- In 2013, Japan withdrew its recommendation for the HPV vaccine.
- The decision was made after hundreds of HPV vaccine recipients reported serious side effects.
- During the same period, health officials in the U.S. began aggressively pushing the HPV vaccine.
Over the last few years, Japan has experienced a sharp decline in their fertility rate—one of the lowest rates in the world.1 2 Coupled with its low fertility rate is an aging population that continues to grow rapidly.1 For obvious economic reasons, it comes as no surprise that Japan’s government has expressed legitimate concerns over its declining population.1 2 In response to this predicament, in 2009, the government began offering monetary incentives to women that bear children, however, their efforts remained unfruitful.2 3 As a result of the looming crisis, Japan’s government has exercised caution in implementing initiatives that affect women’s’ reproductive health.4
On June 14, 2013, much to everyone’s surprise, Japan’s Ministry of Health, Labor and Welfare publicly announced that it had decided to withdraw its recommendation for the HPV vaccine (Gardasil and Cervarix both approved for HPV vaccination in Japan) to protect girls from cervical cancer.4 5 The decision was made after hundreds of HPV vaccine recipients reported side effects ranging from long-term pain, to numbness and paralysis.2 4 At the time, it was reported that an estimated 3.28 million people in Japan had received the vaccine from which 1,968 recipients formally complained about side effects.2 4 A task force set up by the ministry to spearhead this matter discussed 43 of these cases, however, a cause and effect relationship between the vaccine and side effects was not determined. As a result, the task force called for further investigation.4
While the Japanese health ministry did not entirely suspend the use of the vaccine, it clearly instructed local governments to cease promoting the use of HPV vaccines.2 4 Girls could still receive the vaccine for free but healthcare providers were obligated to inform them that the ministry did not recommend it. Interestingly, the head of the task force, vice president of the International University of Health and Welfare, Mariko Momoi stated, “The decision (not to recommend the vaccination) does not mean that the vaccine itself is problematic from the viewpoint of safety.”4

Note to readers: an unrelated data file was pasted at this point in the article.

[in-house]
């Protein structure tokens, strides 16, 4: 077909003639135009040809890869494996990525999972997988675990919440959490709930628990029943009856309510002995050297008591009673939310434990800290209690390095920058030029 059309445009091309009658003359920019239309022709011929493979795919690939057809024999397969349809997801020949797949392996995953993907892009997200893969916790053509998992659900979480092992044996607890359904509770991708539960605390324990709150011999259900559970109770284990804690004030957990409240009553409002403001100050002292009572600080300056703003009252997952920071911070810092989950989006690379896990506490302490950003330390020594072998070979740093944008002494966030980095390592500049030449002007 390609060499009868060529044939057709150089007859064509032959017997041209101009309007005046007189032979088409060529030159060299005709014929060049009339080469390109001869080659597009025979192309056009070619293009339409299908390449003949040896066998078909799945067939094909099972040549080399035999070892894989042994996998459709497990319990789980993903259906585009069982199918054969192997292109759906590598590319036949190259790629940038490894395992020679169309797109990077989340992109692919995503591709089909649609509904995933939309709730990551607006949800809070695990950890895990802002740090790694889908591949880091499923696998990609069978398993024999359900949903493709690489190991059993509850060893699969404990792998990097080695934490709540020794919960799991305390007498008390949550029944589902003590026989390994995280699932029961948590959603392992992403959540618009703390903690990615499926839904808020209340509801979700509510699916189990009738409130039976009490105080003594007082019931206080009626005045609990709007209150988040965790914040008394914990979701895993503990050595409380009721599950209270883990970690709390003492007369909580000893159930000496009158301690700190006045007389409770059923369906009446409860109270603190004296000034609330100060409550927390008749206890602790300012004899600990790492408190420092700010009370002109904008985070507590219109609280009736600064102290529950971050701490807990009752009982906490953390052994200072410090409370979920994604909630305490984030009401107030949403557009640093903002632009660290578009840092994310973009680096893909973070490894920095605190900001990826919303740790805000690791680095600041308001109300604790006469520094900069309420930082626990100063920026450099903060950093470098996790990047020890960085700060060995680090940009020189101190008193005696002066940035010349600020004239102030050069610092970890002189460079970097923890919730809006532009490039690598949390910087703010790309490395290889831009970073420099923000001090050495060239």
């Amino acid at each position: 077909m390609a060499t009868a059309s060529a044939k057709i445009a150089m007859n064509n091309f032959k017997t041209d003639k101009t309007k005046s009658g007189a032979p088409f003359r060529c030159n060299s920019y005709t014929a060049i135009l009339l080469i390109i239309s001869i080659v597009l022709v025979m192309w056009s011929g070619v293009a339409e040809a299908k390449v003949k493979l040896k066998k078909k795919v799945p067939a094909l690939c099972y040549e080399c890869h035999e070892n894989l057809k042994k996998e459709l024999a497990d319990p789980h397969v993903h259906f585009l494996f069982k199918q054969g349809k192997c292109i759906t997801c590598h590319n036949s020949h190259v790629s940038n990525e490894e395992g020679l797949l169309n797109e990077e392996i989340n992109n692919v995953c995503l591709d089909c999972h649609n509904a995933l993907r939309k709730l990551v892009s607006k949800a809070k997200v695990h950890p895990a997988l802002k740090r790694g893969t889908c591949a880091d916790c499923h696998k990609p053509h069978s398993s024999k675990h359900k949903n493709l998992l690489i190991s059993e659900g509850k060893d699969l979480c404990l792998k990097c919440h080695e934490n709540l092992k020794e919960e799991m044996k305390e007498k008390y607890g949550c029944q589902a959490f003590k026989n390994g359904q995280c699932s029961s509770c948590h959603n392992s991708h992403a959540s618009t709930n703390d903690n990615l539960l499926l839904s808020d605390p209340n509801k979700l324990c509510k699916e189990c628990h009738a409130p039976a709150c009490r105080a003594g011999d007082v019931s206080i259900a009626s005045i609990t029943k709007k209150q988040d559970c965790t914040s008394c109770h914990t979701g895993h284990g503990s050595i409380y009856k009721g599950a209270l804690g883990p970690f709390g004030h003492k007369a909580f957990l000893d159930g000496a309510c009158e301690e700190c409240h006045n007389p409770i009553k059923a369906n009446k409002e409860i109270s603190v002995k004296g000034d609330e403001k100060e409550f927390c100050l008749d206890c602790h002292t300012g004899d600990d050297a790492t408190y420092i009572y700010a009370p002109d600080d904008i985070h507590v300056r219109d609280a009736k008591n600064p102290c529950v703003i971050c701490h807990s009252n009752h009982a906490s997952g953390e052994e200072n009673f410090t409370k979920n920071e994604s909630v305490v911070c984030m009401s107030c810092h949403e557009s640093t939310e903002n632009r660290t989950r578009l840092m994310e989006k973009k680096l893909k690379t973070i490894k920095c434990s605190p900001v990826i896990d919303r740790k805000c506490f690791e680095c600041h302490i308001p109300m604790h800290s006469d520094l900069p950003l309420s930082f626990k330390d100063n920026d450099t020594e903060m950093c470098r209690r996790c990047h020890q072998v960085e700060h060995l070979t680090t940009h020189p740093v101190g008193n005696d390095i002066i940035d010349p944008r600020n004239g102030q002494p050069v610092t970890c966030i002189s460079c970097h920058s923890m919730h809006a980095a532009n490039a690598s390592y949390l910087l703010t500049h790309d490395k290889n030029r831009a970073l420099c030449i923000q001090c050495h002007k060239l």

He went on to say, “By implementing investigations, we want to offer information that can make people feel more at ease.”4 Even more gripping is that it is extremely rare for the Japanese health ministry to not only withdraw a recommendation of a vaccine that was used regularly but also one that had been approved as part of the revisions in their Preventative Vaccination Law merely two months prior in April 2013.4
Meanwhile, in the United States, federal health officials continued to endorse the HPV vaccine after a study released by the Centers for Disease Control and Prevention (CDC) showed that the prevalence of vaccine-type HPV decreased by 56% among females between the ages of 14 to 19 years since the introduction of Gardasil in 2006. Important to note is that the study did not include Cervarix.6 The director of the CDC, Thomas Frieden stated, “These are striking results. They should be a wake up call that we need to increase vaccination rates. The bottom line is: It is possible to protect the next generation from cancer and we need to do it.”6 The push for the HPV vaccine became stronger than ever in the United States.7
Ironically, the study was released at a time when there was significant resistance to the HPV vaccine by parents. More than 40% of parents reported that their children were not up to date with the vaccine.8 Parents whose children had not completed the HPV vaccine series and those that did not seek out the vaccine at all were more likely to cite safety concerns the main factor for their decision.9
Almost two years later, the HPV vaccine is still not recommended in Japan, and the CDC continues to push for increased HPV vaccination in the United States.7 The million-dollar question is “Why?”
1 Swanson A. Japan’s Birth Rate Problem is Way Worse than Anyone Imagined. The Washington Post Jan. 7, 2015.
2 Sarah. Gardasil Shocker: Japan Withdraws Support for HPV Vaccine. The Healthy Home Economist Jun. 17, 2013.
3 Spak K. Government to Japanese: Have Babies, We’ll Pay You. Newser Oct. 8, 2009.
4 The Asahi Shimbun. Health Ministry Withdraws Recommendation for Cervical Cancer Vaccine. The Asahi Shimbun Jun. 15, 2013.
5 Mulcahy N. Japan Withdraws HPV Vaccine Recommendation for Girls – Updated. Medscape Medical News Jun. 25 2013.
6 Mulcahy N. Japan Withdraws HPV Vaccine Recommendation for Girls. Medscape Medical News Jun. 25, 2013.
7 The Inquisitr. Gardasil Debate Still On One Year After It Was Taken from Japan’s Schedule. The Inquisitr Sept. 6, 2014.
8 Dell’ Antonia KJ. Will Parents Still Turn Down “Anti-Cancer Vaccine”? The New York Times Parenting Blog Jun. 19. 2013.
9 Dell’ Antonia KJ. Resistance to HPV Vaccine Needs New Solutions. The New York Times Parenting Blog Mar. 18, 2013.